Corn planter maintenance a key for crop success

Ray Mueller
FILE PHOTO - A pre-season plant checklist for corn planters helps planting success.

NEWTON - If the “As you sow, so shall you reap” proverb is correct, then, for corn growers, it applies to the performance of their corn planter and to its attachments for any no-till planting.

To address that point, Riesterer & Schnell Inc. equipment specialist Todd Vogel outlined a pre-season plant checklist at the 2020 annual meeting of the Manitowoc County Forage Council.

Start with the toolbar to make sure it is running level and parallel to the ground, Vogel advised. He said this test, which would ideally show that the parallel arms are horizontal to the ground at most times, can be conducted in the farmyard before entering a field.

Opener disk observations

For the opener disks, be sure to have the same number of washers under each pair, Vogel stated. To assure a consistent seed depth across the entire planter, adjust the T handle each row independently and spend a few minutes after planting has started to check if there is a consistent seed depth, he explained.

As an alternative to that block checking, put a spacer under each gauge wheel equal to the depth of the desired planting, Vogel proposed. To finish that task, adjust the T handle to have the opener blades barely touching the floor, he said.

For the dimension and alignment of the disk openers, slide business cards from the front and the back as far as they will go and measure the distance between the two, Vogel said. If it's less than two inches, it's time to shim or replace the disks, he indicated.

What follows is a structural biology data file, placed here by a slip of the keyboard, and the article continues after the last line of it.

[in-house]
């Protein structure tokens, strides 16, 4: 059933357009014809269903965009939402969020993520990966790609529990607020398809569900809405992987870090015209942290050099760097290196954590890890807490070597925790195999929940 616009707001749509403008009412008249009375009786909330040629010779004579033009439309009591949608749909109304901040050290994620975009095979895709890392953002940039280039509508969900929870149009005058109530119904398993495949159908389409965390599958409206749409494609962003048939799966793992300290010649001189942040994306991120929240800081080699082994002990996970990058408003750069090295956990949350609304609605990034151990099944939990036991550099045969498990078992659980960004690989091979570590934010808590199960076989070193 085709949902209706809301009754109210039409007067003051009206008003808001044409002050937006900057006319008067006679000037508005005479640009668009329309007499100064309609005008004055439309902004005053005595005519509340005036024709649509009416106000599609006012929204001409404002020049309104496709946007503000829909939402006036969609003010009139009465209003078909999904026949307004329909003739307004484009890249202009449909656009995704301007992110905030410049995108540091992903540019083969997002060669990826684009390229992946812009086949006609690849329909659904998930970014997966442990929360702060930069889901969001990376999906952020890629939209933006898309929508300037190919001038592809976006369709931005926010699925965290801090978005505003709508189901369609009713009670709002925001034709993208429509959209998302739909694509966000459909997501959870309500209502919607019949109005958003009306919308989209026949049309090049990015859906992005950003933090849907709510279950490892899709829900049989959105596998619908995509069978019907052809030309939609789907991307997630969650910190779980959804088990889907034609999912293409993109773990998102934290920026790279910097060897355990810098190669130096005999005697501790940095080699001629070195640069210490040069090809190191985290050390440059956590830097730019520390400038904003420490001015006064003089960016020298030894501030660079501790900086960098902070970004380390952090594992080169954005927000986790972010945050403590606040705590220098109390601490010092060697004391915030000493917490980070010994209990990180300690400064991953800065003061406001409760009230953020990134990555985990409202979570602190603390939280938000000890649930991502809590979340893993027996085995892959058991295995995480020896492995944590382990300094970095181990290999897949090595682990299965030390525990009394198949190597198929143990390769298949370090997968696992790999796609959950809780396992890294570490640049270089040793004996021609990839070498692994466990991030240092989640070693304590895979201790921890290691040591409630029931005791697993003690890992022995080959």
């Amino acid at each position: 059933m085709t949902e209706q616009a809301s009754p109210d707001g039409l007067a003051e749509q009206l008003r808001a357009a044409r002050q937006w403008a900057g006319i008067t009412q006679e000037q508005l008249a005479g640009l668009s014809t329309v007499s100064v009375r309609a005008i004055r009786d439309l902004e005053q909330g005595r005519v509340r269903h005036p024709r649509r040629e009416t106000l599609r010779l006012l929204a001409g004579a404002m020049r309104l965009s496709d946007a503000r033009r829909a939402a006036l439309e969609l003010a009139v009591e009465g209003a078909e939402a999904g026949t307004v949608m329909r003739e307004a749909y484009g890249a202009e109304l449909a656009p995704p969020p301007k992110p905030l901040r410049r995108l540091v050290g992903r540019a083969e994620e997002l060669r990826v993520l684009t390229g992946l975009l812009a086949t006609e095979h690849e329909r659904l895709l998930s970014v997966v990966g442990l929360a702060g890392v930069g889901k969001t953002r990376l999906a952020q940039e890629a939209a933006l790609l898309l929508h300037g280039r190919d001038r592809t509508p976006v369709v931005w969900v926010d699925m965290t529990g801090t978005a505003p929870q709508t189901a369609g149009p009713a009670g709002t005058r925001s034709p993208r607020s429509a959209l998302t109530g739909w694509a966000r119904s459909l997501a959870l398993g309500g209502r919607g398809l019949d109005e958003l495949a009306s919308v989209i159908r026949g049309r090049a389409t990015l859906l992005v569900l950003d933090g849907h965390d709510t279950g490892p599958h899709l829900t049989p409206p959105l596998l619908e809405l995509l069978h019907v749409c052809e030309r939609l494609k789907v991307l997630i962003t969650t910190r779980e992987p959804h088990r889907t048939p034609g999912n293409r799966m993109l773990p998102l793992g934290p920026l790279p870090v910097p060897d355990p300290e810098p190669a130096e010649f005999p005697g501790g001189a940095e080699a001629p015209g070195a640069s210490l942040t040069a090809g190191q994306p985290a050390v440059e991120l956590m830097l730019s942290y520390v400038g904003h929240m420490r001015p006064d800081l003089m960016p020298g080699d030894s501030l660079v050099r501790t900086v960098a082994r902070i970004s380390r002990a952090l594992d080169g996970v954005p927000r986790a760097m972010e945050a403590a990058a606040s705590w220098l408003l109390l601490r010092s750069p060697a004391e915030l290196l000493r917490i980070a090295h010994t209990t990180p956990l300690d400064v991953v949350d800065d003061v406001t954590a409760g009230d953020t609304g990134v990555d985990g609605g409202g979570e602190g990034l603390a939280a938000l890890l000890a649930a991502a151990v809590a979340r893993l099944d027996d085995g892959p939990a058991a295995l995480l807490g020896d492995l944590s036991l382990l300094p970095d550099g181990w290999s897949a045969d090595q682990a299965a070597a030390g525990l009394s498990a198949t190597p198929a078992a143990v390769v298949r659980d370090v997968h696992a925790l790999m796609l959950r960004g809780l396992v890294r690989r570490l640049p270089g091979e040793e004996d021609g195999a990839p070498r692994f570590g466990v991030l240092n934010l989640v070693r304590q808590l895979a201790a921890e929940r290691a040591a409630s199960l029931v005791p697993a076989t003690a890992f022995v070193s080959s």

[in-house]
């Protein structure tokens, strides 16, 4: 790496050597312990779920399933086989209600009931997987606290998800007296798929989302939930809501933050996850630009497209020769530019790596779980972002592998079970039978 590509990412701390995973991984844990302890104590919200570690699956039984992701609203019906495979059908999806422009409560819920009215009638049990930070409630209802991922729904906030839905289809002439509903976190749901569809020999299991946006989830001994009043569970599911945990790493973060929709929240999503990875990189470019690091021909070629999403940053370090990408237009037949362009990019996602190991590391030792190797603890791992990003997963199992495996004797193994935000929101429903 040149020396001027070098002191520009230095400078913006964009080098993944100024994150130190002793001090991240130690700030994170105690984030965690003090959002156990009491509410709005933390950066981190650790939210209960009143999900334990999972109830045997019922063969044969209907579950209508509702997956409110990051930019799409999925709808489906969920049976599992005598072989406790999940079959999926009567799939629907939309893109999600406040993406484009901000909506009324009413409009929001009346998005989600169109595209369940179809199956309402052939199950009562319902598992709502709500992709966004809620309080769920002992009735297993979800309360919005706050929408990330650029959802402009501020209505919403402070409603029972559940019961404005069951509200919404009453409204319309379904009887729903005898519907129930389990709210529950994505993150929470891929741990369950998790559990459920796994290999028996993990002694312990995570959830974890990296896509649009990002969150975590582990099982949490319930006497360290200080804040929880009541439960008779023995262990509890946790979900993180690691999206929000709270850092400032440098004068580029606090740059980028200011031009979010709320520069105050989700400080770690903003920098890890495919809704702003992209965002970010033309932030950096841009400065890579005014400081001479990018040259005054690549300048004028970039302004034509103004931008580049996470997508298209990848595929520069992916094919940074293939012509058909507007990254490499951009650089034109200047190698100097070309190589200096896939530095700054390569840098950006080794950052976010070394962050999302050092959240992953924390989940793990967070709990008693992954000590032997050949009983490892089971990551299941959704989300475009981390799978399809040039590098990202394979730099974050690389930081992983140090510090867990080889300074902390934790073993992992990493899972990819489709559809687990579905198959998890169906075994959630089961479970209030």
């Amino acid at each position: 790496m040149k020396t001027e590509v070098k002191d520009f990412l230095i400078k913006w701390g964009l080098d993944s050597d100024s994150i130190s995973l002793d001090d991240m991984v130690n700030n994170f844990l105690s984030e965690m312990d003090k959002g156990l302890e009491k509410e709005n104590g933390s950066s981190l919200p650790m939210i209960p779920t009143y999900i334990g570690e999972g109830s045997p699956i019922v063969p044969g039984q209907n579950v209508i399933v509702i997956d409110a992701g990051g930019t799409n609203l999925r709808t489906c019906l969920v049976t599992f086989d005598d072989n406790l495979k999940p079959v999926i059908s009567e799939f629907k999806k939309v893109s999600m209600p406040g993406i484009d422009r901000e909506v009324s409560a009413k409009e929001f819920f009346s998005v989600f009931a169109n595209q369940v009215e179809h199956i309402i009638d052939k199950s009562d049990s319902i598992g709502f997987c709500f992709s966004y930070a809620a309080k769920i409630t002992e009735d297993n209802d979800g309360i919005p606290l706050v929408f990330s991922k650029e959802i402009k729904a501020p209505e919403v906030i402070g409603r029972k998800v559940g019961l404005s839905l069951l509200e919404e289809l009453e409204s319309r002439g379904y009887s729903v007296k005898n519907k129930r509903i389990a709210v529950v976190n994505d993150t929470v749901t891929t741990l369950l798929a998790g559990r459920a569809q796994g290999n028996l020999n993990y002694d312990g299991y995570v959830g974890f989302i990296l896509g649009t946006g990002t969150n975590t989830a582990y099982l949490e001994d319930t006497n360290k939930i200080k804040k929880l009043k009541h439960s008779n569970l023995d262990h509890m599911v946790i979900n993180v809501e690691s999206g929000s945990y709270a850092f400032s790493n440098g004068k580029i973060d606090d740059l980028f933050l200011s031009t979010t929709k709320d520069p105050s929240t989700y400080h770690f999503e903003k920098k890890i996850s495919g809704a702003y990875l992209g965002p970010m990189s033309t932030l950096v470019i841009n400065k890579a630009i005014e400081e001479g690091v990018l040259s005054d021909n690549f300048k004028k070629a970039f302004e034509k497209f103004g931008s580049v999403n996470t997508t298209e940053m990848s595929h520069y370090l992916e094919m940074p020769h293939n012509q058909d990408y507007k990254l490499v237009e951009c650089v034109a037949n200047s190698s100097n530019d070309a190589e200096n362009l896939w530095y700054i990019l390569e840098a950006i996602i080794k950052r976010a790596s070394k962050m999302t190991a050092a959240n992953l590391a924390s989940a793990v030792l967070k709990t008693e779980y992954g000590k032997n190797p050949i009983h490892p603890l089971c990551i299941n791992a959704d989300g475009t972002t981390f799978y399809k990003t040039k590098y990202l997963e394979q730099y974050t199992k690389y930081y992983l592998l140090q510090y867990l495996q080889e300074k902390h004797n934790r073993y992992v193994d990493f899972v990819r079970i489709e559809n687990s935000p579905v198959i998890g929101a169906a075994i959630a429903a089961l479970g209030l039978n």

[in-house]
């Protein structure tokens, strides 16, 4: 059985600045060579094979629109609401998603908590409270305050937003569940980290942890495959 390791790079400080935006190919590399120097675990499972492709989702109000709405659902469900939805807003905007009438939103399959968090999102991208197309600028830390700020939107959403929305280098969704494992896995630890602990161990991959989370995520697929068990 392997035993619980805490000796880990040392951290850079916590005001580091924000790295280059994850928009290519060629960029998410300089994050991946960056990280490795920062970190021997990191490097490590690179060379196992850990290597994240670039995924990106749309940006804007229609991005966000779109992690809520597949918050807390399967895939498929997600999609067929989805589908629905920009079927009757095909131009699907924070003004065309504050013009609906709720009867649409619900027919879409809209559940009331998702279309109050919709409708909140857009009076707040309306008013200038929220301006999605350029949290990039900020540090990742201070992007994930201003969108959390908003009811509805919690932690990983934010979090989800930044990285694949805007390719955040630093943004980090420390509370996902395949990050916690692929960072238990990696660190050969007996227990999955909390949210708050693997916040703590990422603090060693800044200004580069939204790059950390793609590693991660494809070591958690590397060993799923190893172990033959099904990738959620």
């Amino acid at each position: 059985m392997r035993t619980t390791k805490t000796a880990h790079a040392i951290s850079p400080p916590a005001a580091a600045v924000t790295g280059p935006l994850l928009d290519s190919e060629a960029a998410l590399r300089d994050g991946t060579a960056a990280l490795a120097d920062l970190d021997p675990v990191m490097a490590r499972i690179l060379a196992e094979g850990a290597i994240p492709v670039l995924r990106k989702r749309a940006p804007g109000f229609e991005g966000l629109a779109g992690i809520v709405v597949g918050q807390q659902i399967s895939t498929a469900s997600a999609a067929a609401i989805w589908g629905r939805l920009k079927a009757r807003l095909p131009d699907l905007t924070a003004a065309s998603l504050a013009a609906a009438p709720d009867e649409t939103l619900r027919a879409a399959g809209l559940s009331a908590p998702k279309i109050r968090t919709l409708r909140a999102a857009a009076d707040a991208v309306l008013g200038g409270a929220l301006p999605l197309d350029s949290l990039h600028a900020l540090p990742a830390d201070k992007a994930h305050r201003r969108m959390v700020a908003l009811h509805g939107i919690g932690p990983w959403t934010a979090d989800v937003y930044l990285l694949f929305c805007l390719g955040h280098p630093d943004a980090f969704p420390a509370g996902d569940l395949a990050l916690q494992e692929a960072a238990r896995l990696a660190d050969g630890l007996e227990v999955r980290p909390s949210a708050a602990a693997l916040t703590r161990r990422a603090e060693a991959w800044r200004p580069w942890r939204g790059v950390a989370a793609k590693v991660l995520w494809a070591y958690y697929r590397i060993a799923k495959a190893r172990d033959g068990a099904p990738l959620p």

Farmers will be anxious to get corn planted after last year's challenges.

Check the rubber tires on the gauge wheels for any cracks or wear in order to make any repairs that assure adequate contact with the opener blade, Vogel continued. “The gauge wheels should not wobble or freely spin.”

Seed meter stability

Because of the role they play in controlling row bounce and subsequently, seed bounce, check if the bushings are tight, Vogel stated. “Stand behind the row unit and wiggle it up and down and back and forth.”

The seed meters need to be calibrated according to the seed type, Vogel indicated. In addition, the brushes and pads inside the meters ought to be replaced if they are worn, he noted.

Similarly, the seed tubes and their guards will wear to a point where they will no longer have adequate trench width, Vogel pointed out. He said this is especially important for any no-till planting.

By being used only about two weeks per year, the chains are vulnerable to rust, kinking, and loss of flexibility in addition to ordinary wear, Vogel noted. To prevent those problems, apply a chain appropriate lubricant, he said. “Be field ready.”

To avoid problems with the placement and covering of seeds, the closing wheel system will not be centered if the bushings are worn, Vogel pointed out.

Tillage method implications